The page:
Right now we're off the coast of Cape Fear, NC and are considering our options as where to go. We're down to about 30 gallons of fuel, which is the amount that we'd need to make it to Beaufort, NC if we have to motor.
Yesterday was spent motoring as we had NO wind. Zip, zero, zilch. But the good thing was that we were in the Gulf Stream which was giving us a 2-3 kt boost in speed. As a result we were doing 8-9 kts, which is fantastic. The Gulf Stream was as placid as one could hope. We had the portholes and hatches open and Sue even made a eggplant Parmesan for dinner. We also read books, played board games, called some friends on the sat phone and were generally very bored.
I had the 8-11 PM shift and when I handed it over to Sue at 11 there were some thunderheads to the SE that had some cloud-to-cloud lightening which I didn't think would amount to anything. Things were so calm that I slept in the V-berth (in the bow) with the hatch open. At about 1:50 I awoke to the bow pitching up and down. As I reached to close the hatch we took a wave over the bow and gallons of water poured in soaking me and the bed. It seems that one of the storms created a small patch of chop which was gone as fast as it appeared. When I went to the cockpit Sue showed me a thunderstorm to our starboard and a broad patch of rain to our port. She went down and tried to clean up while I tried to avoid the rain and storms.
The rain quickly overtook us and drenched us with rain. I got us out of that, but the radar soon showed thunderstorms breaking out all around us. I tried to guide us between them and did a good job of dodging the thunderheads that were throwing bolts of lightening to the ground. After 2 hours the radar clearly showed that a 25 mile long front had formed behind us and was chasing us to the NE. The clouds were pitch black, but the lightening would outline them which allowed me to get an idea of what was coming. I kept maneuvering, but finally we were surrounded on 3 sides by intense thunderstorms and the pocket was closing. The winds were increasing and lightening was everywhere. I made the very tough decision to turn around and head back through it so that we could get to the backside where there shouldn't be any lightening or rain. The radar showed that was about 6 miles back and I guess that the storm was moving at 8 kts and I would probably make 2 kts while heading into the wind and rain. Thus it would take 40 minutes to make it through the front. I told Sue to expect a bumpy ride and turned the boat around.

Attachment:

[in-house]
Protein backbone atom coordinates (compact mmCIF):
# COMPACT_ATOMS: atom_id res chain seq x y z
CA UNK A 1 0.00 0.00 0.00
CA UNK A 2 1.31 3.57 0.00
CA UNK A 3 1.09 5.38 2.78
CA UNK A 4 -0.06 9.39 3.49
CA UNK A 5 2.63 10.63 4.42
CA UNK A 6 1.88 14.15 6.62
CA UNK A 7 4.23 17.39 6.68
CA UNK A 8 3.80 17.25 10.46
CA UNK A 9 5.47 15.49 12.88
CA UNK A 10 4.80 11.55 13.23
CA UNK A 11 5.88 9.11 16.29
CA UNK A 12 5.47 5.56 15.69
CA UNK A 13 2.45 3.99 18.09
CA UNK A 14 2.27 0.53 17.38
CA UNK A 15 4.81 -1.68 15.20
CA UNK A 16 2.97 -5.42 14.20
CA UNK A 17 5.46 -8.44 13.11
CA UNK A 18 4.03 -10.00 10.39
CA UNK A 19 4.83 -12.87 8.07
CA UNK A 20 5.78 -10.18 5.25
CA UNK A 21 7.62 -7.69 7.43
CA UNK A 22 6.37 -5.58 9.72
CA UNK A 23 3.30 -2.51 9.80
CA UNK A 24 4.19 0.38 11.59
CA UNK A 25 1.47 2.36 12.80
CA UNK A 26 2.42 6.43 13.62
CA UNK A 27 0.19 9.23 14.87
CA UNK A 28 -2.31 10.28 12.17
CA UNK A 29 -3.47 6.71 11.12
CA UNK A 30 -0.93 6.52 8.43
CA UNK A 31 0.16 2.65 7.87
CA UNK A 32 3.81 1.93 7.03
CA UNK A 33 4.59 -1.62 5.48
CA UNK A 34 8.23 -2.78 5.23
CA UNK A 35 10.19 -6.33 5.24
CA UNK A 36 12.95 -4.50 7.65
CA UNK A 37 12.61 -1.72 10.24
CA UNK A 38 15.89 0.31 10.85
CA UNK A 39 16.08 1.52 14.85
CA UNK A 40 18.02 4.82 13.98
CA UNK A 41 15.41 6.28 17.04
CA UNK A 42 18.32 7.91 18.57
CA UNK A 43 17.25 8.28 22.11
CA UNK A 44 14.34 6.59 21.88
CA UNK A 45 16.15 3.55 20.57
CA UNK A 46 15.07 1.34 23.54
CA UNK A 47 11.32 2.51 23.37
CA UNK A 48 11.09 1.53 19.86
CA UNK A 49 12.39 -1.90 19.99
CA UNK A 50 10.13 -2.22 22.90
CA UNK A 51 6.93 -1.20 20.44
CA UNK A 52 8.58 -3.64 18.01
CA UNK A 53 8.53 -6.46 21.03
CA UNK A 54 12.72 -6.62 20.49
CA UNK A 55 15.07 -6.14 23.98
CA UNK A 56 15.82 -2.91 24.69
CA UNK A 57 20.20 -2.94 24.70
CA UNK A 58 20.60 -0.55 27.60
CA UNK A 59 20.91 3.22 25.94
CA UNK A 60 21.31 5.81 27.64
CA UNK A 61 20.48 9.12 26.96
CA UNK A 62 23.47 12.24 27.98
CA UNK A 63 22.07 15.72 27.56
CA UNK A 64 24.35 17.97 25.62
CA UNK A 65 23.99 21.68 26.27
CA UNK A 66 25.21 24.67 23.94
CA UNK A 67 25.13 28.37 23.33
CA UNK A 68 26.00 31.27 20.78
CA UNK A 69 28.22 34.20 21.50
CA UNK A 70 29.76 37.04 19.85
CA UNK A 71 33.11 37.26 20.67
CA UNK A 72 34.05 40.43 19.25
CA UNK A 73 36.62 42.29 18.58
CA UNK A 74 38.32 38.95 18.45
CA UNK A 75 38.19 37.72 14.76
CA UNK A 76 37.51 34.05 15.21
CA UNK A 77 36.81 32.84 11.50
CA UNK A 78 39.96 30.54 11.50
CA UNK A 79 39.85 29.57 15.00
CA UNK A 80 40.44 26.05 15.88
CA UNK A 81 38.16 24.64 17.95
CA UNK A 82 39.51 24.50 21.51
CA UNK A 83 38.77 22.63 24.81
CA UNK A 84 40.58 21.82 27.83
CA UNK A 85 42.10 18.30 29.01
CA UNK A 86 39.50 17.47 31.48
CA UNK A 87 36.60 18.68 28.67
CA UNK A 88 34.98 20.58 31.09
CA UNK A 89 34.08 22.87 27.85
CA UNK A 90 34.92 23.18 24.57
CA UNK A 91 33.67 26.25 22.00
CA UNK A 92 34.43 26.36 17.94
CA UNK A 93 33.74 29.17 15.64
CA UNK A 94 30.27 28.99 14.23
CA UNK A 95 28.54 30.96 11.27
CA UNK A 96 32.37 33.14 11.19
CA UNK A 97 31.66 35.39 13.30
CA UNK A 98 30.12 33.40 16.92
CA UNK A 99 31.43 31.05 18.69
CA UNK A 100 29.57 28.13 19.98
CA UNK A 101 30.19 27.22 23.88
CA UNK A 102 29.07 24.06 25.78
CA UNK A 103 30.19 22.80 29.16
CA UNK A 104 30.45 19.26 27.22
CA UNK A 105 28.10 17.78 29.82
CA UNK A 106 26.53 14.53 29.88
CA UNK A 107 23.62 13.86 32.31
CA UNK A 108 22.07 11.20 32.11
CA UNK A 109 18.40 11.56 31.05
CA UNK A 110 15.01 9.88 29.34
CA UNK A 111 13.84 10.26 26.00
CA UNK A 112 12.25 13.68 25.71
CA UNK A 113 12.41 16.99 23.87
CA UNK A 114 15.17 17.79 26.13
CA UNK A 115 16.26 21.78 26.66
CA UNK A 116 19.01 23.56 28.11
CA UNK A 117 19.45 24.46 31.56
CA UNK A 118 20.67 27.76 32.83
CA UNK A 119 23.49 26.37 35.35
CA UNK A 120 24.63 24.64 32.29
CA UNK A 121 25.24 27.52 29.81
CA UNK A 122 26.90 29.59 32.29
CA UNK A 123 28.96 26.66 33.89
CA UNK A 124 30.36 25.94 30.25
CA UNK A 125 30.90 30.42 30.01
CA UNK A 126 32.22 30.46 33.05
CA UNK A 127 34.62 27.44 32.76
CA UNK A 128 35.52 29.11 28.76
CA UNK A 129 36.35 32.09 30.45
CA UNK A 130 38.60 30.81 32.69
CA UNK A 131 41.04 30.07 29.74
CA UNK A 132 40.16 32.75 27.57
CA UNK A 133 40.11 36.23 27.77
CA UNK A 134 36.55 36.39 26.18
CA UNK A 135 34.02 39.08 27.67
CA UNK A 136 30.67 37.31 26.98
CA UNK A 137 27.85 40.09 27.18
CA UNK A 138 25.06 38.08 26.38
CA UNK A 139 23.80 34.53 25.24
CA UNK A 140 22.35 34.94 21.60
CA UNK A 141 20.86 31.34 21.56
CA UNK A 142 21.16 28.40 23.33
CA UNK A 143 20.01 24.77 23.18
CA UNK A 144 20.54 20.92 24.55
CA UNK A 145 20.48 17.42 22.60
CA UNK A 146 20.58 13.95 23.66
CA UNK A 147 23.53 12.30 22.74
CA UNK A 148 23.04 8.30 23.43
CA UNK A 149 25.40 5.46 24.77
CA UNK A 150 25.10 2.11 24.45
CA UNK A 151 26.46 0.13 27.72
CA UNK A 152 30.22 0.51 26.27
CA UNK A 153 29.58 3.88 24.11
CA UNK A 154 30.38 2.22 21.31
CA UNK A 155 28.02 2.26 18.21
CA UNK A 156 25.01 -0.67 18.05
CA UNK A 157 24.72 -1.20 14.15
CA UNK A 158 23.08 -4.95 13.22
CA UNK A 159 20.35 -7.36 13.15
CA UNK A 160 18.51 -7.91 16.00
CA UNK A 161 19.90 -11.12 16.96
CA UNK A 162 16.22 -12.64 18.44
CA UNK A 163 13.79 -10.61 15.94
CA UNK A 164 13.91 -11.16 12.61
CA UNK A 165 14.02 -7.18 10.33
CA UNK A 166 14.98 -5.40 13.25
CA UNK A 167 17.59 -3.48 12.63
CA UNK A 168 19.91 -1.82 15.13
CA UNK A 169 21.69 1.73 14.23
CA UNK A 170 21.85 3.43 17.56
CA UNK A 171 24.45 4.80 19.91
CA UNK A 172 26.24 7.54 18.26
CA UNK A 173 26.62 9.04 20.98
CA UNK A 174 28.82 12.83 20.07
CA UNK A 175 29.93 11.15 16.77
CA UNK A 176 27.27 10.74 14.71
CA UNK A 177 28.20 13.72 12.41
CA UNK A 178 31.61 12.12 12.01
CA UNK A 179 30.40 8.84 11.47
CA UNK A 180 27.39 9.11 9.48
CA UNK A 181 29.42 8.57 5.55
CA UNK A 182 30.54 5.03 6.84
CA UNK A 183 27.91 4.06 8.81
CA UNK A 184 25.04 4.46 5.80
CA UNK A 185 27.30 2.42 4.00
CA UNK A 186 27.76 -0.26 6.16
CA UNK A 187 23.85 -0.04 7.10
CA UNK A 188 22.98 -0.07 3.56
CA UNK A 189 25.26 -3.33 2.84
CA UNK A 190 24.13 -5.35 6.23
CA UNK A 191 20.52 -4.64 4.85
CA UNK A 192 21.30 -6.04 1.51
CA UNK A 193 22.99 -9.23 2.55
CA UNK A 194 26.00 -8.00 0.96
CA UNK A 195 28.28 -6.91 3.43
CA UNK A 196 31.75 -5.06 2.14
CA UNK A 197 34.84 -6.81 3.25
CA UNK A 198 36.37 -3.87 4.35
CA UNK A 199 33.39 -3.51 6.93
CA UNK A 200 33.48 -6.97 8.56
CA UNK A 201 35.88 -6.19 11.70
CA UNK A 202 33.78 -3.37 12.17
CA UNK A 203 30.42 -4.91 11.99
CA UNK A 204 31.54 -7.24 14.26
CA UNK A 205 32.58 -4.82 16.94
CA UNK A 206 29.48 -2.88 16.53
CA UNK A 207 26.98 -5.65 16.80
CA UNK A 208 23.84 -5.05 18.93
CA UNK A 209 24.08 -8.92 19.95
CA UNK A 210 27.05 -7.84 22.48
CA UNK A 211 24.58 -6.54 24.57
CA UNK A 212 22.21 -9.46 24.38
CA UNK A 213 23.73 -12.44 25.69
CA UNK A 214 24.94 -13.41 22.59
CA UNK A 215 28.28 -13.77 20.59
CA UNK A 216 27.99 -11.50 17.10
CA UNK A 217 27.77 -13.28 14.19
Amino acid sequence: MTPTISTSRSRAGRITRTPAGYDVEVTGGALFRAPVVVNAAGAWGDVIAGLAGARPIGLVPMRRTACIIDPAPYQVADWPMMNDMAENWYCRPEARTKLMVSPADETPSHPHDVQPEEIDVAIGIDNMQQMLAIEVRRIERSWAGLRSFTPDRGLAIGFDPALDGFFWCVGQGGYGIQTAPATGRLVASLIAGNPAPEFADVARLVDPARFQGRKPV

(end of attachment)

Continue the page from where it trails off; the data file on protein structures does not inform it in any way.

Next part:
Within minutes we had 35-40 kt winds on the bow and torrential rains whipping across the water and decks. One interesting thing is that heavy rains really smooth out the seas, so the ride got a bit smoother. However, it was cold! The rain and the winds were frigid and I was getting cold as I only had on my foul weather jacket and swim trunks. It took close to an hour to get through and it felt like a lot longer. We finally cleared the rain and lightening and things were much calmer. My jaw was sore from clenching it so much! I stayed on shift until 6:45 when I felt that I could hand the boat over to Sue without too many things to avoid. I crashed for 3 hours and when I got up I found that we had leaden skies with very little wind. We began a turn that would take us out of the Gulf Stream and towards Cape Fear or Beaufort, NC.
The issue that we have is fuel. I never expected to have motored all of the way, and we were down to about 30 gallons, which is exactly how much fuel we need to make it to Beaufort. As soon as we exited the Gulf Stream we were hit by a counter current at 1+ kts! Where did that come from? The wind had also picked up out of the NE, which was exactly the direction of Beaufort. We made the decision to head to Cape Fear but we found out that all of the marinas are full with 4'th of July boaters. Now what? We decided that we'd find a place to anchor and we needed fuel, so we headed to Cape Fear. The down side of this is that it means another overnight to get from Cape Fear to Beaufort. The winds picked up and we were able to start sailing close-hauled to Cape Fear. As the day progressed the winds clocked around and I realized that we could head to Beaufort, so we started heading that way. No one told the winds to stop clocking and now they're dead behind and the boom is banging away every time we get a rolled by waves. If the winds don't clock further around we'll start motoring when we've accumulated enough "spare fuel". At this rare we'll make Beaufort late Friday night.
That's it from here. WE hope that everyone has a great 4'th of July weekend!
-- Geoff & Sue
Log ID: 880
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